New Braunfels Herald Zeitung, August 2, 1995, Page 8

New Braunfels Herald Zeitung

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Publication name: New Braunfels Herald Zeitung

Location: New Braunfels, Texas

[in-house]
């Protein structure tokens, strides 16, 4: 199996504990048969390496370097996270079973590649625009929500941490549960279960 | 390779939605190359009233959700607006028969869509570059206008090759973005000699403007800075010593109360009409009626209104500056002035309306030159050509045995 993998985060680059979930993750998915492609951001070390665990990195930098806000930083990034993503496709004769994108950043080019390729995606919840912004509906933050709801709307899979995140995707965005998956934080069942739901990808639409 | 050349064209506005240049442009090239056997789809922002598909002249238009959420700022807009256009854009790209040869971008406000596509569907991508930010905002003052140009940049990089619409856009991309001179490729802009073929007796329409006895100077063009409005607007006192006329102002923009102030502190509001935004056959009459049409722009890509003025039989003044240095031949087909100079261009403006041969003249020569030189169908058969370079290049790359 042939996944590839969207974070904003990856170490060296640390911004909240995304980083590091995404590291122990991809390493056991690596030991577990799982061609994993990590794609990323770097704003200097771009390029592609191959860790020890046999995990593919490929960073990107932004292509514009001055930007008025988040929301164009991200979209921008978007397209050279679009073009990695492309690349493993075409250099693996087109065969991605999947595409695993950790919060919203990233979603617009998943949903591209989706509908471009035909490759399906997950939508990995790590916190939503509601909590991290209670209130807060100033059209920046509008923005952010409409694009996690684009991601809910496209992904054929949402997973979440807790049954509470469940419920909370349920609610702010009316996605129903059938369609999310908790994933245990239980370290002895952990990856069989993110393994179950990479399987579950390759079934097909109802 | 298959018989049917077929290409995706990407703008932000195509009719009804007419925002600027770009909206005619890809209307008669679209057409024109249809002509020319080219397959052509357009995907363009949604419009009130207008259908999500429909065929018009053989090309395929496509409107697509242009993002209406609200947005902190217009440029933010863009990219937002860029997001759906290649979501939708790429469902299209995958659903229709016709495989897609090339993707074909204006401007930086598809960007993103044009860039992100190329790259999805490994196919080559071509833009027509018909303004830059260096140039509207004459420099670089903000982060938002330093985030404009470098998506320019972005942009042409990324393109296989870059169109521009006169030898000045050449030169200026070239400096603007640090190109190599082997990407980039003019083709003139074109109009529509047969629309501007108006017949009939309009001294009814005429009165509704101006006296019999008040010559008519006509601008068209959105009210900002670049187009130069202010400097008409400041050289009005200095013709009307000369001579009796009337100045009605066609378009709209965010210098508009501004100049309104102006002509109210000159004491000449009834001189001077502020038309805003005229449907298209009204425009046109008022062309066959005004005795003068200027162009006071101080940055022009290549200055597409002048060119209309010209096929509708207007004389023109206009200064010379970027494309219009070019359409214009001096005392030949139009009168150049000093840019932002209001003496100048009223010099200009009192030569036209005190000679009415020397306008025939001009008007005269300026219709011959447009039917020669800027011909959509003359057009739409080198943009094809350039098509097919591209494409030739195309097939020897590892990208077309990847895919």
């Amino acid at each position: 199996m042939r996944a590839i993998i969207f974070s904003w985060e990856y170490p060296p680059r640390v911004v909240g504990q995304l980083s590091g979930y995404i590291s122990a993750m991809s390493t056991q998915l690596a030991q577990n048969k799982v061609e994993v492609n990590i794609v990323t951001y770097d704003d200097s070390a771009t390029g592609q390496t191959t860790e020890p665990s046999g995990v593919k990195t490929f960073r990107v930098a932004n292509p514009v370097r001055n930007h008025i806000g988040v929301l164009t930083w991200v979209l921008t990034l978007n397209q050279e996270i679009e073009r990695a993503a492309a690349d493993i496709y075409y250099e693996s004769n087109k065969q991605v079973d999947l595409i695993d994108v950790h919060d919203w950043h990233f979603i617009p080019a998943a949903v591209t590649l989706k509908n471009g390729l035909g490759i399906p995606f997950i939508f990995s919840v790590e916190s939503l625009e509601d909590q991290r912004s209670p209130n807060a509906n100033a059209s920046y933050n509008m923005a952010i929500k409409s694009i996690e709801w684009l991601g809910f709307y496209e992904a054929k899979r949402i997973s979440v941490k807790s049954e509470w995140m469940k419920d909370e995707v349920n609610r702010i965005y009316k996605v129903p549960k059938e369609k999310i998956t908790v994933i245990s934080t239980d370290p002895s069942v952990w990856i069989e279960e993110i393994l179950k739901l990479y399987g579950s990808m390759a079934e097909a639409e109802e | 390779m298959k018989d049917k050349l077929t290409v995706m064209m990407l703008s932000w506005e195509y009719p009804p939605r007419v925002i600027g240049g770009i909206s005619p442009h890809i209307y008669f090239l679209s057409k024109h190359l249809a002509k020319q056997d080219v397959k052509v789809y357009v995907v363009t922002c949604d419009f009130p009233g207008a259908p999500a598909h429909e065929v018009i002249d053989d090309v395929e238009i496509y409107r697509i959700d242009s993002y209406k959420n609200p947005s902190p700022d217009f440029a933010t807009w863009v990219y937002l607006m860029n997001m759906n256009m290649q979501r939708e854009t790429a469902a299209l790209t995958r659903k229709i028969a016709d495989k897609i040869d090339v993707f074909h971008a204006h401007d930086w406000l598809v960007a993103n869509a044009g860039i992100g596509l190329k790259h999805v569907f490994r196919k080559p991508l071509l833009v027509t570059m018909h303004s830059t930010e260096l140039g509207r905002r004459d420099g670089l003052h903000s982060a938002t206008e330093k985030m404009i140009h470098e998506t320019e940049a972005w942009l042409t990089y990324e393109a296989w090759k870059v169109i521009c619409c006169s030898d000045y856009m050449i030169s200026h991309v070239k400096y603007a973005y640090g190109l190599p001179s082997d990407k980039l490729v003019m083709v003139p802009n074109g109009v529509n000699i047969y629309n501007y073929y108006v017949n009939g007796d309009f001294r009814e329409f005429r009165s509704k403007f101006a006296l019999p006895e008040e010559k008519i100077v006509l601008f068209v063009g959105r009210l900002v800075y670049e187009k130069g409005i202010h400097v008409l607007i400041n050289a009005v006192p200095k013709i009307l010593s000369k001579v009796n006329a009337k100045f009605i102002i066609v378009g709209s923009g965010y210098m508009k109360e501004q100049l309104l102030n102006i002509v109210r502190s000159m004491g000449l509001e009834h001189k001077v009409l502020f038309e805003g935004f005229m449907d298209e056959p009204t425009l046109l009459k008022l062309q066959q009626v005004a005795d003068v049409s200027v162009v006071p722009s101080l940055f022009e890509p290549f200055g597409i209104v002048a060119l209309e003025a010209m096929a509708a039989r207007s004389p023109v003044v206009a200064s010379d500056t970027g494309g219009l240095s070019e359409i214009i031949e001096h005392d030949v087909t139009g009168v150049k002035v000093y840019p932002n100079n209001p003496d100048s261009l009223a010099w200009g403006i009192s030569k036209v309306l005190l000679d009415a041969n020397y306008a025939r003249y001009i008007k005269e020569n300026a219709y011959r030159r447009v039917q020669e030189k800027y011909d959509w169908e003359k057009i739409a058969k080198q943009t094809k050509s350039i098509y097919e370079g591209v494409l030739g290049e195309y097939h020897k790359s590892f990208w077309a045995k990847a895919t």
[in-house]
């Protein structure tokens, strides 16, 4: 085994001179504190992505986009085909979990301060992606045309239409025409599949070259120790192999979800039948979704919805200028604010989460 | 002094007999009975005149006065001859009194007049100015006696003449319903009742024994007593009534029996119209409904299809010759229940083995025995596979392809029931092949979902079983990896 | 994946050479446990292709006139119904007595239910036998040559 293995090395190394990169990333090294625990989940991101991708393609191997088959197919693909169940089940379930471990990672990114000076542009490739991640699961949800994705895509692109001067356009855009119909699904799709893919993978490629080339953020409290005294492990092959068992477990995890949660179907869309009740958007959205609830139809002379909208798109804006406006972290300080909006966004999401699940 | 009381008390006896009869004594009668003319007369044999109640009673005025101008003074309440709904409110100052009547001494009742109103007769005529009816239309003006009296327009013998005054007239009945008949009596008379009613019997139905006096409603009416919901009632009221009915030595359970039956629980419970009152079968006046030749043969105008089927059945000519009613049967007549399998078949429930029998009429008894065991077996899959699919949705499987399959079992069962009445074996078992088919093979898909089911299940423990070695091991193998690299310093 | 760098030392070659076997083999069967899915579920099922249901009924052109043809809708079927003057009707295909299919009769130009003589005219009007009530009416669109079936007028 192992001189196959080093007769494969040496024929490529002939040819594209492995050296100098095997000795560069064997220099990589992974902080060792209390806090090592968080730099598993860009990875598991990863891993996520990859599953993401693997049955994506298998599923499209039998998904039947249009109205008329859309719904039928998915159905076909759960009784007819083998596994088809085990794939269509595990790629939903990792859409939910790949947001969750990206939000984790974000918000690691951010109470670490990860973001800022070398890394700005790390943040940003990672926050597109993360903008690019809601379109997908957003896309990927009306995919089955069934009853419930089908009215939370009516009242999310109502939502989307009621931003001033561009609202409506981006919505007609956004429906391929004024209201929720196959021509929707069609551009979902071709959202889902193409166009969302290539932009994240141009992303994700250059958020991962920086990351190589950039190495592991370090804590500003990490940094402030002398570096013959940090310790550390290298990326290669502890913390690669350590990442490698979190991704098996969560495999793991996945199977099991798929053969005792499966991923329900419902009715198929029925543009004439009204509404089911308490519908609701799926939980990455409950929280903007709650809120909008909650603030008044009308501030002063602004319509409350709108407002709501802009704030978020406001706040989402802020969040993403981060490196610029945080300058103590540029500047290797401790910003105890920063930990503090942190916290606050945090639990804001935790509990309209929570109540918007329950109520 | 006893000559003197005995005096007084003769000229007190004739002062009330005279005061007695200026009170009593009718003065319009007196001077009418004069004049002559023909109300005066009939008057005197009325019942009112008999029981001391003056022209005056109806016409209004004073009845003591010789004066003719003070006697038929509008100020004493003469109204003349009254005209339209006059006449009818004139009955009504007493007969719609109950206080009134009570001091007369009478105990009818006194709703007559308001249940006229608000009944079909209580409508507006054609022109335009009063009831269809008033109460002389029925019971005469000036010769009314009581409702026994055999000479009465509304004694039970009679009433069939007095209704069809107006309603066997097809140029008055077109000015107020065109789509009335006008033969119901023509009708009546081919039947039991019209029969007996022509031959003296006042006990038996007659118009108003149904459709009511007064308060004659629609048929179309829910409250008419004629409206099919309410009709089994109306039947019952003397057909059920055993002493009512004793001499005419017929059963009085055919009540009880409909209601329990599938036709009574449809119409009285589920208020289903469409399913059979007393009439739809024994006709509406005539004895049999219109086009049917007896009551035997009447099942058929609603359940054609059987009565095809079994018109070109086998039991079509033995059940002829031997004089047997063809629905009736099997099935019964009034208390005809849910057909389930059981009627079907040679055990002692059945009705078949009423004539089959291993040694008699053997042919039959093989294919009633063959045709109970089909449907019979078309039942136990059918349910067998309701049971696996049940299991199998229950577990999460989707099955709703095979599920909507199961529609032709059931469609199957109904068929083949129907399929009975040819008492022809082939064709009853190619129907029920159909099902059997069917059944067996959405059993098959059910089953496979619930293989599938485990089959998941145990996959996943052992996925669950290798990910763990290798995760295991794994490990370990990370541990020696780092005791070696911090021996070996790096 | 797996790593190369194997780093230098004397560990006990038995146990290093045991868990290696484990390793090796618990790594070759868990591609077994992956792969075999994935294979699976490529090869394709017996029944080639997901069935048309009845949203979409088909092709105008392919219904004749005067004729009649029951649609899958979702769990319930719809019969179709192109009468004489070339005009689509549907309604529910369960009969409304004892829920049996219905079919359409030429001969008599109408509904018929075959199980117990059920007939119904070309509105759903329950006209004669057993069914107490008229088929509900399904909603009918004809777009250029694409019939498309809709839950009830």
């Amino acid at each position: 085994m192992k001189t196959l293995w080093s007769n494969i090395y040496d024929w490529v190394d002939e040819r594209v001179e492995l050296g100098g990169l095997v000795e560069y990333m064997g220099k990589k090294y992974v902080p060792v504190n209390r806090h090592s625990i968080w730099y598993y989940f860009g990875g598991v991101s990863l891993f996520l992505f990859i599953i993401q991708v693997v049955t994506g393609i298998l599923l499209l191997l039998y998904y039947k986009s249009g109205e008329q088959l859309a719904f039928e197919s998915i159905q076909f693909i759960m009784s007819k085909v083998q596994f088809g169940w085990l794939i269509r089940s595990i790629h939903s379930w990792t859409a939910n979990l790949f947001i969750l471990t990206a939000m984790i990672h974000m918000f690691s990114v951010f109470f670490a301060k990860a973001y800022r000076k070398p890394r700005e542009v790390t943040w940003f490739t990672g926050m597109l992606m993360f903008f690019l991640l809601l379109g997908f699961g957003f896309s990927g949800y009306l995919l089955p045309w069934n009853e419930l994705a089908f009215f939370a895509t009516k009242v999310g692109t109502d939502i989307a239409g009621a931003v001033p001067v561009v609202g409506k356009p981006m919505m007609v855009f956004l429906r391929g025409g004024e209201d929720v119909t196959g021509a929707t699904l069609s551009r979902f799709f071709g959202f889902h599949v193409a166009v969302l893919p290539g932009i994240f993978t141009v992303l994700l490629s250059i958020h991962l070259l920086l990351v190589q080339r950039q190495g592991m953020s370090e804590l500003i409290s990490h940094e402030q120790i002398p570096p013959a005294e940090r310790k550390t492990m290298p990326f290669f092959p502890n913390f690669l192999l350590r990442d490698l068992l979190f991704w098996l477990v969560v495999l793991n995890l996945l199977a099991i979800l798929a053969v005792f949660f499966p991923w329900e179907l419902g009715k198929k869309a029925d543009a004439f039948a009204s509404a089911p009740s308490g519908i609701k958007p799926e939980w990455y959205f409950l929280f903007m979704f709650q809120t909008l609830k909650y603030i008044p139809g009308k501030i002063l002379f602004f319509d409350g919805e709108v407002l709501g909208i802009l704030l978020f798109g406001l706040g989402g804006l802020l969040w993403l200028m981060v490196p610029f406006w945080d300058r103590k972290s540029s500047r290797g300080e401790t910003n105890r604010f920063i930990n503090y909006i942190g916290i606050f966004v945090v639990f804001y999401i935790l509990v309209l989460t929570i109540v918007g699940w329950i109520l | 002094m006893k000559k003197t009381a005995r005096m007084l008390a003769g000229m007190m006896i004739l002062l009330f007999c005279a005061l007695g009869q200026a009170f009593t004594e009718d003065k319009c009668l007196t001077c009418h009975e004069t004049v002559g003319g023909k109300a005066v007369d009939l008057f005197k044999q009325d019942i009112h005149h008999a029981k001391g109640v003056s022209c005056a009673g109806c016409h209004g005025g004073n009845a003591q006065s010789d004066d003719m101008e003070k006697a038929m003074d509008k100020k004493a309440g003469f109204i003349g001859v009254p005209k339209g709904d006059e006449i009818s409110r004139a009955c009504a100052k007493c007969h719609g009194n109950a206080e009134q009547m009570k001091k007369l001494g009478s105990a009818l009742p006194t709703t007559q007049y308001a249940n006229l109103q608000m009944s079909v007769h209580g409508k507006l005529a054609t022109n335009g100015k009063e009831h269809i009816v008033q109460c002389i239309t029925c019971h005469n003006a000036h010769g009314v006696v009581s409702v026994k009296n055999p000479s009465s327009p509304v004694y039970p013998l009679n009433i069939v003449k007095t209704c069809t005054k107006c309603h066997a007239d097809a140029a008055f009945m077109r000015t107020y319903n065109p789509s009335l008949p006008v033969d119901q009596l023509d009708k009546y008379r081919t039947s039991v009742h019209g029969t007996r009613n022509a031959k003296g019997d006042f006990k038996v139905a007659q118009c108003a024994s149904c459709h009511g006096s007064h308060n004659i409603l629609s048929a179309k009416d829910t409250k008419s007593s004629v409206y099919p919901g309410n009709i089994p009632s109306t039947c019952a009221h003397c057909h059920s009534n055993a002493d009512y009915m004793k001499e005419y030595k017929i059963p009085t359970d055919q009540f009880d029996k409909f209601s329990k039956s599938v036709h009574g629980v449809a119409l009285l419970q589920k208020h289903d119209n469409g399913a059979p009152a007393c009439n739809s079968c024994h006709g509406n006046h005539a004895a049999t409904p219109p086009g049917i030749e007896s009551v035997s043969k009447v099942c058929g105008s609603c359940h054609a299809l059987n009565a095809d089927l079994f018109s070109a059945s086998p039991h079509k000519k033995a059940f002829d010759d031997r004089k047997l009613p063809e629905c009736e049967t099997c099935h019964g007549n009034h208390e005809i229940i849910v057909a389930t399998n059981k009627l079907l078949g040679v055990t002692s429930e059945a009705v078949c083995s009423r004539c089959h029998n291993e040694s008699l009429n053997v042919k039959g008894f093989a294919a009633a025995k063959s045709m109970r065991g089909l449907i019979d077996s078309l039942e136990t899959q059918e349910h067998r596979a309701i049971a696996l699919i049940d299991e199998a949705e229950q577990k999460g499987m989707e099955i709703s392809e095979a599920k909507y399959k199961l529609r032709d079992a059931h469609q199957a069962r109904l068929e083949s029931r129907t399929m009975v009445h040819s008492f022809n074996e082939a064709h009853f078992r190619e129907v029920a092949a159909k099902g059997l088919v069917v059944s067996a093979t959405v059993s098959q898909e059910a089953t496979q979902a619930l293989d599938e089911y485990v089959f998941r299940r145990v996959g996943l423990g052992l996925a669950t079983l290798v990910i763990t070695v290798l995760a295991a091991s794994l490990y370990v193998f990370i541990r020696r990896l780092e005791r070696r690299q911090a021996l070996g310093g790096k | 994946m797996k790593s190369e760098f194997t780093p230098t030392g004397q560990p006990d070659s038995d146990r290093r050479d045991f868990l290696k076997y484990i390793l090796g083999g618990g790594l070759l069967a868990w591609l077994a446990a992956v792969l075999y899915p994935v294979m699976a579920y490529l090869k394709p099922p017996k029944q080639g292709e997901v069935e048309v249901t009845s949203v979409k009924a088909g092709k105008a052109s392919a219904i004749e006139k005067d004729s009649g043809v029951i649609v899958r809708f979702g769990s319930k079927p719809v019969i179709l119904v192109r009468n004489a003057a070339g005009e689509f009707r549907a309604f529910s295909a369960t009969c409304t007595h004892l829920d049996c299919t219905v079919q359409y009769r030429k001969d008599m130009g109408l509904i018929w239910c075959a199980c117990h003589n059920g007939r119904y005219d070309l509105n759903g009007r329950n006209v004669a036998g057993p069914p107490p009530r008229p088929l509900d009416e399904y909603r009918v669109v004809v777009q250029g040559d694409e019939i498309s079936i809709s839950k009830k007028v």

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New Braunfels Herald Zeitung (Newspaper) - August 2, 1995, New Braunfels, Texas e8 □ HerakJ-Zeitung □ Wednesday, August 2,1995 & rn Ii- Herald Z e i t u n gArts & Entertainment I- S K V'n si.' SU in. Jri. 'b. Dwight Cife hi the Clubs \ Landa Station, 381 Landa St. (629- ** Solms City Limits - Solms Rd at ^FM 482 (606-0277). Gruene Hall - 1281 Gruene Rd. (606-1281.). Freiheit Country Store - Two miles north of Hwy. 46 on FM 1101 (625-9400.). ^Bluebonnet Palace - 16845 I-35 south, Schertz (651-6702). Wednesday, closed. Thursday, closed. Live entertainment Friday, ($5 cover — 9 p.m.); Saturday, ($5 cover — 9 p.m.). Adjacent clubs include Back Alley, a rock club; and Rocnrodeo Saloon (21 and older). $5 cover “charge gains entry to all clubs. Limousine shuttles to Retama Park ^available. ^ Watering Hole - 1390 Old •: McQueeney Roau (625-0045). EV Bavarian Village - (625-0815) 212 r!W. Austin St. Barry’s Under Pass Saloon - 904 'S. Seguin (625-1223). ^Cibolo Creek Country Club - 8640 «4E. Evans Road (651-6652) Open until C11 pm *>The “O" Aces Patio & Cantina - #1 River Rd. (620-RAFT). Music -Thursday’s from 8 p.m. to midnight, Friday and Saturday from 9 p.m. to 2 rn. (Beer specials all day Sunday). *>The Shanty - Corner of Highway 306 ^and FM 2673, Canyon Lake. Live rock music and more. Call the Music line 7(210-964-3992). Open daily until 2 a m. </The Shanty - Corner of Highway 306 and FM 2673, Canyon Lake. Live ■rock music and more. Call the Music line (210-964-3992). Open daily until 2 a.m. Call fthasa establishments for more entertainment information. Commuhhs In Schools Kids [an A Hawi Volunteers flock to CMNB The Children’s Museum in New Braunfels discovered how to get 60 hours crammed into two work days. The hours were multiplied when 9 students from the Community in Schools (CIS) summer work program volunteered their time at CMNB. On arrival at the museum, the students were asked to walk around and check out the exhibits, so that they would become familiar with the physical layout of exhibits and the variety of activities that are a normal part of CMNB. As the students familiarized themselves with the museum, one was heard to say, “I remember coming here when I was a kid.” Others nodded, but in spite of the temptation to play, the students prepared themselves for work. “We can always use volunteers, but I was especially happy to have the CIS students,” said museum director Susan Williams. “They may have outgrown the exhibits—well, actually we don’t put an age limit on exploring our museum, and I could say a lot about that subject—but we like having students as volunteers because we think we provide them with experiences that they wouldn’t have in an average work situation. “Such experiences might help them realize that the world of work is more varied and more fun than they previously imagined. Also, we are in the business of building self-esteem, stroking creativity and inspiring curiosity. Our volunteers quite often work on projects that are intended to achieve those results. That just has to mb off on the workers—at least I think it does.” Along with spending some of their time with mundane tasks like picking up toys, putting things in proper order, cleaning windows and vacuuming floors, the students made new musical instruments for the “Recycled Sounds" exhibit. They also completed two major assignments that Williams said will impact a whole year of programming. One group put together 1200 packets for a program CMNB is hosting for area Girl Scouts. “That is a lot of labeling and stapling and stacking, but 6 of the students got it done in CIS students create a scene for CMNB. The hat) helped the boys design the mural. about three hours. Those 1200 packets will reach about 12,000 girls! I know I will remember the CIS students every time a Girl Scout troop signs up for our camp-in program next year.” A second group of four students worked with volunteer artist Mark Nelson to create a mural on two of the walls in the exhibit area. The mural is a riverbank with big cypress trees, rocks and lots of greenery. It is the backdrop for the campsite in CMNB’s fall exhibit, “River Guadalupe—Wet and Wild!” “Mark did a good job of letting them know they could do it whether they considered themselves artists or not,” said Williams. Nelson said, “I think it was important for them to use their own ideas and creativity. They did. They really surprised themselves, I students are (I to r): Marcos Prieto, Joe Guerro, and Richard Gutierrez. Mark Nelson (in think, in how well they did. I like how it turned out.” “I explained the plans for the whole exhibit and the idea for the scene they would be creating, but they designed it,” said Williams. “They had about a dozen colors of paint, lots of brushes, sponges and plastic containers. They took it from there.” “All of us got some of our ideas drawn onto the wall,” Nelson added. “It was a lot of fun.” The CIS students’ two days at CMNB marked the end of an 8-week summer program co-sponsored and co-directed by both New Braunfels and Comal school districts. CIS project directors are Mary Phillips, NB Middle School, and Margie Skolaut, Canyon Middle School. According to Phillips, the summer program was possible because there were funds available after the regular school year ended. “We wanted the students to benefit from a work experience, to have positive role models and to give back to the community. We had 48 students in the program, and I think they all feel good about their accomplishments,” said Phillips. “I know we are proud of them.” In addition to volunteering at CMNB, the students served as aides for summer school students and worked at the Women’s Shelter, the Community Center, Habitat for Humanity, McKenna Memorial Hospital and the Parks and Recreation Department. "We plan to continue working with the students as soon as school starts and they’re ready,” Williams said. “We can always find jobs for enthusiastic volunteers.” Kerrville Wine/Music Festival is Labor Day Shake Russell among performers scheduled The fourth annual Kerrville Wine & Music Festival is set for the 3-day Labor Day weekend, Fn-day through Sunday, Sept. 1-3, at Rod Kennedy’s Quiet Valley Ranch. Each succeeding celebration of winemakers and songwriters has grown in attendance and the 1995 festival is expected to top the previous three. Wines will be served and tasted from a dozen of Texas’ best known wineries and songwriters and their bands will perform from Tennessee, California, New York, Iowa, Massachusetts and Texas. Popular Texas-based performers include Shake Russell and Jack Saunders (Houston), Christine Albert (Ausnn), Cafe Noir (Dallas), Betty Elders (Austin), Kimberly M’Carver (Houston), and Michael Elwood and Beth Galiger (Austin), among others. The East Texas bluegrass band, Hickory Hill, will be celebrating the 15th anniversary of their first get-together at a Kerrville Bluegrass Festival in The Czech Republic’s most popular folk quintet, Zalman A Spot, whose six CDs earned them 140 concerts per year, will also appear at the festival. 1982. The most unusual appearance will be by the Czech Republic’s most popular folk quintet, Zalman A Spol, whose 6 CD’s earn them 140 concerts per year. Their last two albums sold 200,000 copies. The Sunday winemakers’ picnic will feature the wines of Fall Creek Winery with 6 matching courses prepared by 1995 Chef of the Year Bruce Auden of San Antonio’s restaurant BIGA. Wine panels will sample Texas wines with Mexican food and Texas merlots. Twelve wine booths will be manned by Texas wineries. To obtain more information about this festival, co-sponsored by Southwest Airlines and Whole Foods Market, call 1-800-435-8429 or write producer Rod Kennedy, P.O. Box 1466, Kerrville, TX 78029. Camping at the ranch is included with 3-day tickets and available for a small fee for single nights. A 3-day ticket is $45 with an additional $50 per person if you make winemaker picnic reservations. Nielsens Friends tops list of week’s TV ratings By The Associated Press Prime-time ratings as compiled by Nielsen Media Research for July 24-30. Top 10 listings include the week’s ranking, with rating for the week season-to-date rankings in parentheses, and total homes. An “X” in parentheses denotes one-time-only presentation. A rating measures the percentage of the nation’s 95.4 million TV homes. Each ratings point represents 954,000 households. 1.(6) “Friends,” NBO, 17.1, 16.3 million homes 2. (1) “Seinfeld,” NBO, 14.0,13.4 million homes 3. (2) “ER," NBO, 13.8, 13.2 million homes 4. (13) “20-20," ABC, 13.7, 13.1 million homes 5. (3) "Home Improvement,” ABC, 13.1, 12.5 million homes 6. (19) “Primetime Live,” ABC, 13.0,12.4 million homes 7. “Dateline NBG,” (Tuesday) NBC, 11.7,11.2 million homes 7. (16) “Murphy Brown," CBS, 11.7,11.2 million homes 9. (18) “CBS Sunday Movie: There Was A Little Boy,” CBS, 11.6,11.1 million homes 10. “Cybill," CBS, 11.5, 11.0 million homes Circle Arts Theatre to hold auditions for Wait Until Dark Children of a Lesser God slated for 1996 Auditions for the suspense-filled thriller, WAIT UNTIL DARK will be held tomorrow, beginning at 7 p.m., at Circle Arts Theatre. Roles exist for one woman in her ^mid-twenties, five men, ages 28 to 40, and one 10-year old girl. The story concerns a young blind woman who has to deal with ree murderous men invading her apartment, while her husband is away. She’s a courageous and resource ful person, challenged to use her wits against the forces of evil, her only help coming from a prying little girl who lives upstairs. Due to unforeseen circumstances, the production originally scheduled for this fall, CHILDREN OF A LESSER GOD, has been slated for the same time slot in next year’s season. Rehearsal for WAIT UNTIL DARK will begin in the next IO days and is due to open Sept. 14. Names in the News“Kato” Kaolin land radio talk show Job LOS ANGELES (AP) — Brian “Kato” Kaelin’s fame as O.J. Simpson’s former house guest has landed him work on a radio talk show. “Geez ... I got a job,” the aspiring actor joked about his new gig that begins today. He has a one-year contract with KLSX-FM. Kaelin said it’s a chance for him to change his goofy image. “There’s been so much media about me being a surfer dude and a lot of other jabs. I guess it’s time to prove myself to let the people know, heck, I’ve got a brain,” Kaelin said with a laugh. He will be joined on the two-hour afternoon show by longtime friend, comic Bob Heilman. The two will take calls from listeners. But don’t expect discussions of foreign policy or presidential politics. “It’ll be like when buddies sit in an apartment and surf through the channels and sit and comment on real-life things, like dating, TV, movies,” Kaelin said. "And hopefully, it’ll have a comic edge to it.”Ditka recuperating from hip surgery CHICAGO (AP) — Even from his hospital bed, Bears coach Mike Ditka can’t stop thinking about the game. His golf game, that is. Ditka underwent surgery Tuesday to repair part of the artificial nght hip he received in 1984. He had his left hip replaced in 1992. Jan Shulman, spokeswoman for Dit-ka’s surgeon Dr. Mitchell Sheinkop, would not release Ditka’s condition. But he said the former football coach has an eye on getting back to his golf game. “The coach told me then that he’d wait to have the surgery until it affected his golf game,” Sheinkop said. “We scheduled surgery now because his golf handicap increased from one to eight and medication can no longer control his pain.”Simon/Taylor concert tickets sell out — quick NEW YORK (AP) — Talk about Anticipation: Fans bought all 10,000 tickets to a Cady Simon and James Taylor concert in less than an hour. Tickets for the Aug. 30 benefit on Martha’s Vineyard, Mass,, were gone by 9 a.m. Tuesday, said Simon’s publicist, Jill Siegel. They sold for $20, $30 and $100. Most tickets were sold by telephone. The concert called Livestock ’95 will benefit the 136-year-old Martha’s Vineyard Agricultural Society. Proceeds will go toward the mortgage for its new agricultural hall, built this year. Simon and Taylor last gave a joint concert in 1979.STAGE plans new production STAGE Inc. will hold open auditions at 4 p.m. on Sunday, Aug. 27, 1995 at Krause House, 1300 Bulverde Road, for "The Chicago Gypsies,” by V. Glasgow Koste. Show dates are Oct. 19-22, 26-29, and Nov. 2-4. STAGE Inc. director Jeannie Summers will need performers for the following roles: Charley Dover (Carolina Lee)—11 year-old; Johnny Dover—Charley’s father, the company’s leading man; Venus—her mother, the company’s leading lady; Pearl Gold—a veteran show-biz gal; Edith—11-year-old Fort Dodger; Mary—11-year-old Fort Dodger; Natasha Hawthorne (Miss Nettie)—landlady of the rooming house. For further information, call Zada Bremer Jahnsen or Sharon Knibbe at 210-438-2339. ;